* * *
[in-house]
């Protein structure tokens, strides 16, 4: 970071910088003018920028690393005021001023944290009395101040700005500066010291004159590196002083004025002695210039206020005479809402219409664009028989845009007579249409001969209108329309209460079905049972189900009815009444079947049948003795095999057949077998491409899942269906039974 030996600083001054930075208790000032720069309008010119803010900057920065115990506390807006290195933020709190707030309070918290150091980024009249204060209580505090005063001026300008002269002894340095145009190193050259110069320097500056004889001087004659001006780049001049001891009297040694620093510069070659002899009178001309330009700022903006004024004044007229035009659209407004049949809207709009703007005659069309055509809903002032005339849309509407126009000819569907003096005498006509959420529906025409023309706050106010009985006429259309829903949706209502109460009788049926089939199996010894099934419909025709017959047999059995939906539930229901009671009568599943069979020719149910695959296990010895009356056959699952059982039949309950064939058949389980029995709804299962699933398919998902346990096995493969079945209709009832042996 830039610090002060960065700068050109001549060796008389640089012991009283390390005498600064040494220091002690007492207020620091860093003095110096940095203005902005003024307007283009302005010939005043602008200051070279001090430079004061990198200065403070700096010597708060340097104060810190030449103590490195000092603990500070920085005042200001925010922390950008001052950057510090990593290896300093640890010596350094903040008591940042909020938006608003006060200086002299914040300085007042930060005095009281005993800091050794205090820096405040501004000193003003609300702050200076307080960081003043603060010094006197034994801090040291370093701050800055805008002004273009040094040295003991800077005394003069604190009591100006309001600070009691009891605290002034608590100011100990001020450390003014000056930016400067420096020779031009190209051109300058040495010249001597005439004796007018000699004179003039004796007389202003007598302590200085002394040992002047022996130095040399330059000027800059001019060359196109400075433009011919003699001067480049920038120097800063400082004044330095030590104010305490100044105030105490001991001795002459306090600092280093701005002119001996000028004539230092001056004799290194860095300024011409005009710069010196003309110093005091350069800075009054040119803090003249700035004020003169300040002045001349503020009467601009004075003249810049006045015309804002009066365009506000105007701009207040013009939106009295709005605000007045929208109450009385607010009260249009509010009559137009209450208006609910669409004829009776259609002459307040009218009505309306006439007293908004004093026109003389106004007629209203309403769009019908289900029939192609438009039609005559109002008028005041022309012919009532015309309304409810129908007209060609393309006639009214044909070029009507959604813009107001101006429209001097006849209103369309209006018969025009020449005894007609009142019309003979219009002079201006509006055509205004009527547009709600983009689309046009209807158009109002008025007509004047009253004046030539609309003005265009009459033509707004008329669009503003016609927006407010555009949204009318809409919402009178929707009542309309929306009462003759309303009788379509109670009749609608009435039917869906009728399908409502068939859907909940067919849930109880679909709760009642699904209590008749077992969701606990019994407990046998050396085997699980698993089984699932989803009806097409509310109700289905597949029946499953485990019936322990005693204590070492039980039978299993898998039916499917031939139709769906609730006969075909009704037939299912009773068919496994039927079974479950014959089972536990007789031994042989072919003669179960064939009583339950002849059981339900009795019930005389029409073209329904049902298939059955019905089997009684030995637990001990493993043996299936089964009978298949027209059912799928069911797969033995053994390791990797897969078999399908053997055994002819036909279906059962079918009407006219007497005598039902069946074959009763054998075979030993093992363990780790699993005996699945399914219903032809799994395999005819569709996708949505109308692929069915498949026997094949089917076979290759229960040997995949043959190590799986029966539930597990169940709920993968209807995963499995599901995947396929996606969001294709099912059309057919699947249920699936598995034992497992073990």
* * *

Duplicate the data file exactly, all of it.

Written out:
[in-house]
């Protein structure tokens, strides 16, 4: 970071910088003018920028690393005021001023944290009395101040700005500066010291004159590196002083004025002695210039206020005479809402219409664009028989845009007579249409001969209108329309209460079905049972189900009815009444079947049948003795095999057949077998491409899942269906039974 030996600083001054930075208790000032720069309008010119803010900057920065115990506390807006290195933020709190707030309070918290150091980024009249204060209580505090005063001026300008002269002894340095145009190193050259110069320097500056004889001087004659001006780049001049001891009297040694620093510069070659002899009178001309330009700022903006004024004044007229035009659209407004049949809207709009703007005659069309055509809903002032005339849309509407126009000819569907003096005498006509959420529906025409023309706050106010009985006429259309829903949706209502109460009788049926089939199996010894099934419909025709017959047999059995939906539930229901009671009568599943069979020719149910695959296990010895009356056959699952059982039949309950064939058949389980029995709804299962699933398919998902346990096995493969079945209709009832042996 830039610090002060960065700068050109001549060796008389640089012991009283390390005498600064040494220091002690007492207020620091860093003095110096940095203005902005003024307007283009302005010939005043602008200051070279001090430079004061990198200065403070700096010597708060340097104060810190030449103590490195000092603990500070920085005042200001925010922390950008001052950057510090990593290896300093640890010596350094903040008591940042909020938006608003006060200086002299914040300085007042930060005095009281005993800091050794205090820096405040501004000193003003609300702050200076307080960081003043603060010094006197034994801090040291370093701050800055805008002004273009040094040295003991800077005394003069604190009591100006309001600070009691009891605290002034608590100011100990001020450390003014000056930016400067420096020779031009190209051109300058040495010249001597005439004796007018000699004179003039004796007389202003007598302590200085002394040992002047022996130095040399330059000027800059001019060359196109400075433009011919003699001067480049920038120097800063400082004044330095030590104010305490100044105030105490001991001795002459306090600092280093701005002119001996000028004539230092001056004799290194860095300024011409005009710069010196003309110093005091350069800075009054040119803090003249700035004020003169300040002045001349503020009467601009004075003249810049006045015309804002009066365009506000105007701009207040013009939106009295709005605000007045929208109450009385607010009260249009509010009559137009209450208006609910669409004829009776259609002459307040009218009505309306006439007293908004004093026109003389106004007629209203309403769009019908289900029939192609438009039609005559109002008028005041022309012919009532015309309304409810129908007209060609393309006639009214044909070029009507959604813009107001101006429209001097006849209103369309209006018969025009020449005894007609009142019309003979219009002079201006509006055509205004009527547009709600983009689309046009209807158009109002008025007509004047009253004046030539609309003005265009009459033509707004008329669009503003016609927006407010555009949204009318809409919402009178929707009542309309929306009462003759309303009788379509109670009749609608009435039917869906009728399908409502068939859907909940067919849930109880679909709760009642699904209590008749077992969701606990019994407990046998050396085997699980698993089984699932989803009806097409509310109700289905597949029946499953485990019936322990005693204590070492039980039978299993898998039916499917031939139709769906609730006969075909009704037939299912009773068919496994039927079974479950014959089972536990007789031994042989072919003669179960064939009583339950002849059981339900009795019930005389029409073209329904049902298939059955019905089997009684030995637990001990493993043996299936089964009978298949027209059912799928069911797969033995053994390791990797897969078999399908053997055994002819036909279906059962079918009407006219007497005598039902069946074959009763054998075979030993093992363990780790699993005996699945399914219903032809799994395999005819569709996708949505109308692929069915498949026997094949089917076979290759229960040997995949043959190590799986029966539930597990169940709920993968209807995963499995599901995947396929996606969001294709099912059309057919699947249920699936598995034992497992073990």